In her series of regular blogs around the Engage Awards, Laura Steele is looking at the nominees in each of the six categories. This time, she’s turning the spotlight on the Health & Wellbeing category.
Health and Wellbeing was a highly competitive category with each project having a significant positive impact on day-to-day health and wellbeing issues. Our three nominees come from the University of Manchester, the University of Bristol and the University of Huddersfield.
Our Health, Our Future
In Manchester, researchers from the Central Manchester University Hospitals NHS Foundation Trust, working in partnership with The University of Manchester and the Manchester Academic Health Science Centre (MAHSC) launched an ambitious project to improve the health outcomes of young people.
The Our Health, Our Future initiative, led by Bella Starling, sought to create dialogue between groups of young people, researchers and healthcare professionals to generate new ideas about how research can improve health in communities and formed part of a series of work around health impact, culminating in a major conference titled ‘Our Impact on Health’.
Meanwhile the SPHERE project, launched by Rachael Gooberman-Hill and colleagues at Bristol University’s School of Clinical Sciences, used research to ask how far technology can be used to addressing long-term health conditions that contribute to increasingly unsustainable health care costs.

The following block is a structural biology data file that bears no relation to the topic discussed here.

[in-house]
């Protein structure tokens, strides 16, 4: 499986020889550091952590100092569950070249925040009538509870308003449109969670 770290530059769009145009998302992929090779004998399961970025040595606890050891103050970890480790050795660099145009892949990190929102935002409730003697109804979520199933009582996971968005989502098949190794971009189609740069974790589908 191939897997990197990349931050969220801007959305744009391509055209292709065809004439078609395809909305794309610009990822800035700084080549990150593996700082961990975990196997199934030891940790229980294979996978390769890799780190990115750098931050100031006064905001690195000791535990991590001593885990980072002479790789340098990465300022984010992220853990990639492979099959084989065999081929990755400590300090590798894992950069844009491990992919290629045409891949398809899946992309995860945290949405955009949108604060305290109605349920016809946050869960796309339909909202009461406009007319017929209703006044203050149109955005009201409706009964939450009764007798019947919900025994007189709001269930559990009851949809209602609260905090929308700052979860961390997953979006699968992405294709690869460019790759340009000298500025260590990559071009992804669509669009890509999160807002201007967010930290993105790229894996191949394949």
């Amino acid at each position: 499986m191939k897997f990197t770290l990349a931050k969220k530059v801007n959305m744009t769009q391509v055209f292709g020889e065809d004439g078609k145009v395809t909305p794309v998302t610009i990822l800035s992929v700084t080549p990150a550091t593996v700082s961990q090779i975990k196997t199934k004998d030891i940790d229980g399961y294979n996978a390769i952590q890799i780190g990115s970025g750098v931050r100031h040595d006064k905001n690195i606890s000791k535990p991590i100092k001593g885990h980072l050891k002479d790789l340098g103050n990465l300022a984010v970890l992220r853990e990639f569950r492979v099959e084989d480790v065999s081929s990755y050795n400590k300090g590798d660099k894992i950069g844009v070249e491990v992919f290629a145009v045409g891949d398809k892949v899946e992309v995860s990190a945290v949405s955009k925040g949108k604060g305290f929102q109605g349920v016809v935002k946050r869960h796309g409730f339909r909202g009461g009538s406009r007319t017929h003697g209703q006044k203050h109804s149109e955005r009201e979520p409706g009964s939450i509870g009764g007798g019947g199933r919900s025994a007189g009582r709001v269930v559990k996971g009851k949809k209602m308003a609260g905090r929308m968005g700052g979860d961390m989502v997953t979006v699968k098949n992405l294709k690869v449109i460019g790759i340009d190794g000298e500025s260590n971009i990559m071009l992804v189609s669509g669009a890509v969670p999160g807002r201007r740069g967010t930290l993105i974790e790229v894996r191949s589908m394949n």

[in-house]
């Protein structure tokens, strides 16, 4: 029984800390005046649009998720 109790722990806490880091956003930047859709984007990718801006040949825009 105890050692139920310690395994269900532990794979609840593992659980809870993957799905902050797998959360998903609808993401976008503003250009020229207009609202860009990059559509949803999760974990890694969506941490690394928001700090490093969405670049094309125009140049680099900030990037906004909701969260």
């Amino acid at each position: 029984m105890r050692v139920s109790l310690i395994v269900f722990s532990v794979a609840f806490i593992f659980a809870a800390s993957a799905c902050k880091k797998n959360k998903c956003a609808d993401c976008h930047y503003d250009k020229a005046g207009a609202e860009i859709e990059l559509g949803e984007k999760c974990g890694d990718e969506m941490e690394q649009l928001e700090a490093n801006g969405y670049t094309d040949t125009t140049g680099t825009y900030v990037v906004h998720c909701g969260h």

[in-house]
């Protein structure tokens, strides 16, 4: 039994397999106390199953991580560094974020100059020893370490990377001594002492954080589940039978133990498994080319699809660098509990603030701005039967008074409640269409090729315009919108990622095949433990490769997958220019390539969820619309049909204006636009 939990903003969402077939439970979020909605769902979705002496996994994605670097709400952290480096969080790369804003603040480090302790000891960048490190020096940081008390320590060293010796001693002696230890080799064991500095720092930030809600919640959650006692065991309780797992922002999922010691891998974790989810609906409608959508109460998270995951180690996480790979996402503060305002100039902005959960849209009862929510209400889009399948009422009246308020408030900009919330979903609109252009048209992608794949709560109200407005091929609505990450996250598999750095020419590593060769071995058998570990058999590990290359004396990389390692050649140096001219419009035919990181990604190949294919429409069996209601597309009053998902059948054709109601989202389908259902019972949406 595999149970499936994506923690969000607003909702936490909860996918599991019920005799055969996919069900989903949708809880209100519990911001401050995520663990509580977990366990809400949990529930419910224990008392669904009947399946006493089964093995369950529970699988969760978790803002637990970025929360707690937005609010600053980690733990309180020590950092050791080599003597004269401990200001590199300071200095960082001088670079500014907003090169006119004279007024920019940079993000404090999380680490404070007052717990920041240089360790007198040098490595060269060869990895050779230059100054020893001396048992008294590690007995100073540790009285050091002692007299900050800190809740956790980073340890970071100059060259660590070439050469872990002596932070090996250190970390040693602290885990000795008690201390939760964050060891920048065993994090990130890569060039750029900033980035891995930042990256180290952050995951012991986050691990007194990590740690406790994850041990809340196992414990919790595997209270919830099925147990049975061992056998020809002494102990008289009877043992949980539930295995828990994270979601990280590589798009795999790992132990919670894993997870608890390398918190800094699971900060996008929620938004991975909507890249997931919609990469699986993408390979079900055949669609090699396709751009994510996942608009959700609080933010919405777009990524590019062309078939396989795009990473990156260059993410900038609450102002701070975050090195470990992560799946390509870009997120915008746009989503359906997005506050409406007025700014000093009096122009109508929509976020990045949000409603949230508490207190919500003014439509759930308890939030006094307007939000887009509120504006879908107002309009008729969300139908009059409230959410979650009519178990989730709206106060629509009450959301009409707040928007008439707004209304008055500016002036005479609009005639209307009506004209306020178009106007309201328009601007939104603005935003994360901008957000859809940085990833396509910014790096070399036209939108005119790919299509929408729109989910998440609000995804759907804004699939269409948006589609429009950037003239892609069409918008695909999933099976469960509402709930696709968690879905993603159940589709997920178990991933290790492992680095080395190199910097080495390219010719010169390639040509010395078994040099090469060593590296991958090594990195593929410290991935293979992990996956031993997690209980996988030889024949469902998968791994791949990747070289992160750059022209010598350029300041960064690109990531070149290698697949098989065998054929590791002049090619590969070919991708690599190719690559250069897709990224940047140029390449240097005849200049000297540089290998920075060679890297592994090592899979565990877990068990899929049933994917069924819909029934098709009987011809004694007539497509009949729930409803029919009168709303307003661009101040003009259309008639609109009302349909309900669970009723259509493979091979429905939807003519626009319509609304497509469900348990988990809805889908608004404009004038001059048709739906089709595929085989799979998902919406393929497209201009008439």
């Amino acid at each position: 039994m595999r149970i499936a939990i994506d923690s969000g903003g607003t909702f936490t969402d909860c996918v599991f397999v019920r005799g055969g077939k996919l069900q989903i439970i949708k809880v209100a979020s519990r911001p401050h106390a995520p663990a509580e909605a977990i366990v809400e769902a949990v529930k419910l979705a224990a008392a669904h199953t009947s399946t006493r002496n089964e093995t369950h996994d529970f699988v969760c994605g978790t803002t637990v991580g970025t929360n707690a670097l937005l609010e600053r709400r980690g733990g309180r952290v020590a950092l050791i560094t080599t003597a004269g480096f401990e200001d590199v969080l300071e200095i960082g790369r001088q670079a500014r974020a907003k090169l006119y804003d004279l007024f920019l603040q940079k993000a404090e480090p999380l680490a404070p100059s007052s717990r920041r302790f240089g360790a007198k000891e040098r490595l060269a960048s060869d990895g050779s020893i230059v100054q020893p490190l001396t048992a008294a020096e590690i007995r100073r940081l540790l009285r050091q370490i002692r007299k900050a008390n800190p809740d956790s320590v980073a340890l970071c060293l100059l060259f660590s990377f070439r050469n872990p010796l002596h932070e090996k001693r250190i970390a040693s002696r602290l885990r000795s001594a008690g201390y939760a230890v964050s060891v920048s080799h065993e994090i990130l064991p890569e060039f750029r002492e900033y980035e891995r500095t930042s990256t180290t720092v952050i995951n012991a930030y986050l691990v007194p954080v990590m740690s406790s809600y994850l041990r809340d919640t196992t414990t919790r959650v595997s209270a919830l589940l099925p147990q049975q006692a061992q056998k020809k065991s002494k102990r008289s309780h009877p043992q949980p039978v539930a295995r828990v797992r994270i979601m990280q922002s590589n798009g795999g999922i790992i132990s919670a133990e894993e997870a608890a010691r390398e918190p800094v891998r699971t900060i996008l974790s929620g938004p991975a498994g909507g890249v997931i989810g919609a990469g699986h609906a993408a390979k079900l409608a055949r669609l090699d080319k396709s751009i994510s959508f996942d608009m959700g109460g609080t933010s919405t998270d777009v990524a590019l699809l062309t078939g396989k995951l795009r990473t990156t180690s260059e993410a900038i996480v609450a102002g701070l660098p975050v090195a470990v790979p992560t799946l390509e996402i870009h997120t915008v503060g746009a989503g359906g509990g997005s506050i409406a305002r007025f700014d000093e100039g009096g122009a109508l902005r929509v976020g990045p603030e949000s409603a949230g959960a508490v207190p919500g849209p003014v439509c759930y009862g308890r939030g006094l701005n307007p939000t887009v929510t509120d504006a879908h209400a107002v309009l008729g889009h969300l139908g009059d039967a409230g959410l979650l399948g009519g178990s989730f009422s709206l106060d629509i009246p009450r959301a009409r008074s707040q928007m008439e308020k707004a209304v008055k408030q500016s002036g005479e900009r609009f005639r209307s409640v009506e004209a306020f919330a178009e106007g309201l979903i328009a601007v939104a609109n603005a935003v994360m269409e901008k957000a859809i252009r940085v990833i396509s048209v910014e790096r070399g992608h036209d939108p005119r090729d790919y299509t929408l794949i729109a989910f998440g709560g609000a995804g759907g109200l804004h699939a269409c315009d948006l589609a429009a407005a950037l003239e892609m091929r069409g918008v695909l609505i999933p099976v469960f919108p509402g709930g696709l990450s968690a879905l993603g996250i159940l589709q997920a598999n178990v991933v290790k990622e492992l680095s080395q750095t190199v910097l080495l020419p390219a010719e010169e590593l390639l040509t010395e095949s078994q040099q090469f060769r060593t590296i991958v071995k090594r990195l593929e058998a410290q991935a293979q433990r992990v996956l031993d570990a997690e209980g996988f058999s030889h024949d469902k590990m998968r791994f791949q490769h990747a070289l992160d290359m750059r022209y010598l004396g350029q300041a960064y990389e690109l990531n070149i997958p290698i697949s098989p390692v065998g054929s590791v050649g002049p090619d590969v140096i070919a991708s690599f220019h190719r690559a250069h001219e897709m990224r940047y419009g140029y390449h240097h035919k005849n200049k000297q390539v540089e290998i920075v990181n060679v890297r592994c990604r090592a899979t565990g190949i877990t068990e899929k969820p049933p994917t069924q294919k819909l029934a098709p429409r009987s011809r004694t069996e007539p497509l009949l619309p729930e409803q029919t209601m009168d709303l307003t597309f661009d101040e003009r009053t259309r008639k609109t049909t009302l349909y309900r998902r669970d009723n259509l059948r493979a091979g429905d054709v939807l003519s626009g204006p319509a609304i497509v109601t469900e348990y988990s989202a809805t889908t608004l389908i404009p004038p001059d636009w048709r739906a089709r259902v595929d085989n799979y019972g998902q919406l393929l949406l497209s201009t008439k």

The project employed 100 researchers to develop sensor systems to provide accurate information about health-related behaviours such as obesity, depression, diabetes, stroke, falls, respiratory conditions, cardiovascular and musculoskeletal disease. The project showed how technology can be used to characterise sedentary behaviour, measure changes in movement, posture and patterns of movement over months, analyse eating behaviours and identify whether people are taking prescribed medication.
None in Three
Our winner in this category was None in Three, a domestic violence project lead by Professor Adele Jones at the University of Huddersfield, which sought to address the fact one in three women living in the Caribbean will face physical or sexual violence – often both – at some point in their lifetime.
Working in partnership with the Sweet Water Foundation, the project has been implemented as a pilot in both Grenada and Barbados and uses collaborative research to explore the causes of domestic violence and the action needed to end it and to deliver training for stakeholders and civil society organisations.
Our Engage Awards ceremony took place on 29th November 2016 in Bristol as part of the Engage Conference. Find out more about all our finalists and award winners.